In the end, I think that the graph doesn’t truly portray any real danger, but shows more of an aftershock from a systemic earthquake caused by an insatiable appetite for large returns from risk.

  7. How many crap loans were issued, will this ever end? Thanks California for being the testing gound for crappy loans for 15 years before the Southern California Subprime Companies took their show on the road and infected the rest of the country. I wish I could have taken out fake home equity just like you did and went to Europe or paid for my kids college.

  8. @Jim,

    The problem is that you probably can’t afford to refinance if you are upside down. Otherwise, you are right.

  9. Froderick says

    Annie, try to get a fixed rate loan from a large international bank like HSBC.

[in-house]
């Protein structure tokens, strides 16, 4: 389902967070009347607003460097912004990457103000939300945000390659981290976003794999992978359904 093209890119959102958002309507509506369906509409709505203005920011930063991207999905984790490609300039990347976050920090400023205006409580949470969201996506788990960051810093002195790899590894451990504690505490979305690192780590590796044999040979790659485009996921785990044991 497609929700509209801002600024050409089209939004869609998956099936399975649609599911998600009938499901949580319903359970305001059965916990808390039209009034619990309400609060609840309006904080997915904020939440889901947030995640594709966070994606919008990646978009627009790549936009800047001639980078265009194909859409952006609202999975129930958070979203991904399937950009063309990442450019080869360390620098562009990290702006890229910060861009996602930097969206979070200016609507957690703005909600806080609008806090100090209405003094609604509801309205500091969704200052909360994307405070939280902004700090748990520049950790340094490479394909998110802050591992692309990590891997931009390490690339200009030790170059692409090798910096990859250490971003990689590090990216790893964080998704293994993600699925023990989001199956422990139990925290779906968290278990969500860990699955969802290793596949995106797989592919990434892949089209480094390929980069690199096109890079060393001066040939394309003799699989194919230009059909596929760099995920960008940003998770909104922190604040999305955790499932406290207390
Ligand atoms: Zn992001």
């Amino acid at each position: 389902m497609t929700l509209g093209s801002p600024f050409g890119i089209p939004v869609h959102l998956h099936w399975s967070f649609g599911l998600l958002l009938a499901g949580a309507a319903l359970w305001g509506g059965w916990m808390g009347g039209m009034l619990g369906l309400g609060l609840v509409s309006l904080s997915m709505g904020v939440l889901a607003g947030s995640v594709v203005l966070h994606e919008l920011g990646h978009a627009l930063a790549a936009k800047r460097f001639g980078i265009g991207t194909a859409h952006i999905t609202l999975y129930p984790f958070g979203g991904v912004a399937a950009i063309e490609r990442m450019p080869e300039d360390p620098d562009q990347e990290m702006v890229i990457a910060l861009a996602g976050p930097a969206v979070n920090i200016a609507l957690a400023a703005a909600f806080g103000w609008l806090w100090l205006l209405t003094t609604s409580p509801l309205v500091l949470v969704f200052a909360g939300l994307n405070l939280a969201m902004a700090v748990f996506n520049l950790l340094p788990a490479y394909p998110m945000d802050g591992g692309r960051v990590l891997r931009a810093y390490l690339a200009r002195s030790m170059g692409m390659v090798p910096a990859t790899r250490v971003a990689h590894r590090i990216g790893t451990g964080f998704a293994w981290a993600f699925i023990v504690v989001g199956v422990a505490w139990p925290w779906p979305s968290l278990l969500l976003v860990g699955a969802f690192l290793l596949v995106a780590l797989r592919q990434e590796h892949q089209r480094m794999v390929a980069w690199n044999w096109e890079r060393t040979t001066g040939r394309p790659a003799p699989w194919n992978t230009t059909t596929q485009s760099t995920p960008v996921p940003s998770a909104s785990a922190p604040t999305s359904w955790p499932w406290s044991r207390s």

10. That is a scary looking chart & I have noticed the 30 yr bonds have been rising so mortgage rates will be rising as well. Again, I think the real thing to keep an eye on is unemployment numbers, if you don’t have a job you cannot qualify for a mortgage and cannot make the payments to say the least. I also think that the fact that the majority of buyers over extended themselves in the first place, the fact many mortgages may be underwater & even if you didn’t loose your job there is a good chance you have seen a salary cut this past year will make it very difficult for a success in the outcome of these resets. I know the stock market has been improving but I am sitting here wondering what is propping this whole thing up besides hot air and green shoot talk. I also think we have such a glut of home inventory and from the chart there could be more on the market, it will be a while before this housing market is on stable ground. I feel sorry for the people that were duped into buying a house they could not afford in the first place.

  11. Ditech Refinance says

    Most Alt-a and option arm loans have high margins that can cause the rates to spike when reset. To avoid some refinance issues or defaults, the servicing lenders could offer a simple modification at a reasonable cost to lower the margin before the loans reset.